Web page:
Führer but likes me to keep myself in line in front of a TV with a
can of beer - oh, there are as many ways to feel oppressed as there are
to skin a cat.
A voluntary simplification of life-styles is not beyond our abilities,
but it is probably outside our desires.
We'll look for almost any reason not to change our attitudes; the inertia
of the established order is powerful. If we can think of a plausible, or
even implausible, reason to discount environmental warnings, we will.
The emphasis on 'healthy' individual lifestyle, on individual responsibility
for health, and on the assumption that individual behaviour can - if backed
up by educational measures - resist the powerful social forces acting upon
it, can be seen as an attempt to legitimize cost-containment arrangements
and, thus, divert attention from social reforms.
Individual life style changes are unlikely to occur, at more than a
minimum level, without the economic and structural support which is necessary
as a foundation for such changes.
This is the beauty that emerges from self-confidence, class confidence.
That says, I am not born to please. I am born to be pleased.
The lifestyle of a social group characterises the totality of patterns of meaning and forms of expression which are produced by a group in the course of collective efforts to cope with the demands and contradictions of the social structures and situations common to all members of that group. The lifestyle brings together efforts related to the demands made, i.e. the external (social, political, economic and cultural) conditions and efforts related to the subjective situation and condition. In the lifestyle is expressed under what conditions a social group acts or reacts in a particular way, i.e. the lifestyle tells us in which directions a group tends to develop its behaviour in the ongoing process of coping with the conditions in which they live. These tendencies, in the forms of common social values, norms, language forms, interaction rituals etc., provide a reservoir for individuals or subgroups which they can draw on for their personal and social identity; it makes it possible for them to give some sense and meaning to their specific situation.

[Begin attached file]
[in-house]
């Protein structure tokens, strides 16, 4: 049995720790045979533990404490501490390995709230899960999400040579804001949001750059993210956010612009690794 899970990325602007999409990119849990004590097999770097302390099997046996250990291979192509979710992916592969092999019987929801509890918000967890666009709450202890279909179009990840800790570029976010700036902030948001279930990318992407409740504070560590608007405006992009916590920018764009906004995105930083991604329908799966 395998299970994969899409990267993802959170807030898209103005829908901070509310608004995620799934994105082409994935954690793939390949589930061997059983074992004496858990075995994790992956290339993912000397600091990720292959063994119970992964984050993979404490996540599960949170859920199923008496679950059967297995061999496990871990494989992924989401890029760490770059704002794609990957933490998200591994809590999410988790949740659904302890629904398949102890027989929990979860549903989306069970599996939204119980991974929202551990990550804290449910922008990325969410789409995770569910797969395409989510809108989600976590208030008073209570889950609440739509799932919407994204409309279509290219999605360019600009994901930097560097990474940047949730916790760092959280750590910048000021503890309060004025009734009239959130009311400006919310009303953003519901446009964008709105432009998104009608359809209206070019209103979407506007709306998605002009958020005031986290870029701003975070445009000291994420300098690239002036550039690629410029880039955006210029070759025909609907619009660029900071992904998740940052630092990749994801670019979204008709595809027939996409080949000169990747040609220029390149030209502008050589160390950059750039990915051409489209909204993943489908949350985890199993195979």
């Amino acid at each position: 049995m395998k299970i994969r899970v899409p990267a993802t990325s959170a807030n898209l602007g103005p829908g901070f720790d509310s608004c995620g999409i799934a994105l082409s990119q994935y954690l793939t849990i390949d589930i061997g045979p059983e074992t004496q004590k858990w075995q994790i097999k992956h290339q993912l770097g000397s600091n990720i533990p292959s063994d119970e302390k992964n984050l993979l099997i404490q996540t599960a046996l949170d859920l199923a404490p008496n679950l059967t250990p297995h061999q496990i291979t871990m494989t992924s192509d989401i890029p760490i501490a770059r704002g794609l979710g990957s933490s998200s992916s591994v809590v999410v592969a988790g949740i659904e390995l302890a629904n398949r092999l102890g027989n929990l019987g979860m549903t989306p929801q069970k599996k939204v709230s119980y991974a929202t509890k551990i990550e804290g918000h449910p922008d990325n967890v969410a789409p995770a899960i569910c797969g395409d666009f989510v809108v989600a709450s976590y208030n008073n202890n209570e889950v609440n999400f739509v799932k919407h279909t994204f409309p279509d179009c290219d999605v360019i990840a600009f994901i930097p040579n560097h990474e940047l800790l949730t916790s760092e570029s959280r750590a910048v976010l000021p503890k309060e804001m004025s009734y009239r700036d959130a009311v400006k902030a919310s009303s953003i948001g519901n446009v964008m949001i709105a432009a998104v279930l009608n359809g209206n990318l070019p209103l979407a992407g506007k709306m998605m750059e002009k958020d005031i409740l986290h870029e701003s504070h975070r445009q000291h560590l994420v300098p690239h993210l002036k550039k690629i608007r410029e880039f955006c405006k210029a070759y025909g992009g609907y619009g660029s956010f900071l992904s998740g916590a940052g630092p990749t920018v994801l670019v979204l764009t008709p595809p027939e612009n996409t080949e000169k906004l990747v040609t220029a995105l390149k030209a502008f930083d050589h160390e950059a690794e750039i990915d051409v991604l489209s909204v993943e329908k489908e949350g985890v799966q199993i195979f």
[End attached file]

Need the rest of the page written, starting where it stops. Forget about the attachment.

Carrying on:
The lifestyle of an individual characterises the totality of normative behavioural structures which is developed in the course of his or her life in the ongoing interaction with his or her social and natural environment. Subjective motivation and also potential action are expressed through the lifestyles and are used by the individual according to social situations. The individual's lifestyle contains variations, additions to and omissions from the collective lifestyle which are specific to that individual's personality; nevertheless the individual remains linked to his particular social group - i.e. any change in his or her lifestyle is bound by the collectively developed framework - unless, with this change, there is also a change of the social group, or it is the group which wishes to undergo such a change.
This concept of lifestyles creates a close link between the living conditions of an individual, his activities and socially formed strategies for coping with life. Characteristic for this is the linking of individual and collective lifestyles in relation to the particular socio-structural conditions in which the individual lives. Individual behaviour is understood as being largely socially determined - with the implication, among others, that to change it, social changes are necessary. Thus the message for health promotion and health education is that integrative strategies for prevention and intervention must be developed - strategies whose chief characteristic is that they link up the various social sectors and are also effective within them.
Wenzel, Eberhard (1983), Lifestyles and living conditions and their impact on health - A report of the meeting. In: Scottish Health Education Group, European Monographs in Health Education Research. Vol. 5. Edinburgh (SHEG), 1-18, here: 7-8
Copyright © by Eberhard Wenzel, 1997-2001